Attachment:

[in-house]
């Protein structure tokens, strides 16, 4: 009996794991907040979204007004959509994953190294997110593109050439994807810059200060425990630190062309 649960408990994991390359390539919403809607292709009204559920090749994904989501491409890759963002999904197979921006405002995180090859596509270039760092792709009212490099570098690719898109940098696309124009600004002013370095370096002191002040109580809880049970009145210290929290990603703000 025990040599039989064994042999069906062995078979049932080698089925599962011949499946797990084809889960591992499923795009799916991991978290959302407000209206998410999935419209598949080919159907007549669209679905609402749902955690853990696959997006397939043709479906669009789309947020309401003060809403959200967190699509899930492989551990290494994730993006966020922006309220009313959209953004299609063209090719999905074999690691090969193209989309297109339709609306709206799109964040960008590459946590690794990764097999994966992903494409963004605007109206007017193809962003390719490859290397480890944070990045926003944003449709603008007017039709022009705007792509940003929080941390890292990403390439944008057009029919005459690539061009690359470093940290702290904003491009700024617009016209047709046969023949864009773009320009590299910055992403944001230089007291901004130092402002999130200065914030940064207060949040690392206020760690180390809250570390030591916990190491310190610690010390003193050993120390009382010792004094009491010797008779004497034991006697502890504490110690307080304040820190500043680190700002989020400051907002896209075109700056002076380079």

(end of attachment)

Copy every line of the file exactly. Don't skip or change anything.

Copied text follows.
[in-house]
């Protein structure tokens, strides 16, 4: 009996794991907040979204007004959509994953190294997110593109050439994807810059200060425990630190062309 649960408990994991390359390539919403809607292709009204559920090749994904989501491409890759963002999904197979921006405002995180090859596509270039760092792709009212490099570098690719898109940098696309124009600004002013370095370096002191002040109580809880049970009145210290929290990603703000 025990040599039989064994042999069906062995078979049932080698089925599962011949499946797990084809889960591992499923795009799916991991978290959302407000209206998410999935419209598949080919159907007549669209679905609402749902955690853990696959997006397939043709479906669009789309947020309401003060809403959200967190699509899930492989551990290494994730993006966020922006309220009313959209953004299609063209090719999905074999690691090969193209989309297109339709609306709206799109964040960008590459946590690794990764097999994966992903494409963004605007109206007017193809962003390719490859290397480890944070990045926003944003449709603008007017039709022009705007792509940003929080941390890292990403390439944008057009029919005459690539061009690359470093940290702290904003491009700024617009016209047709046969023949864009773009320009590299910055992403944001230089007291901004130092402002999130200065914030940064207060949040690392206020760690180390809250570390030591916990190491310190610690010390003193050993120390009382010792004094009491010797008779004497034991006697502890504490110690307080304040820190500043680190700002989020400051907002896209075109700056002076380079």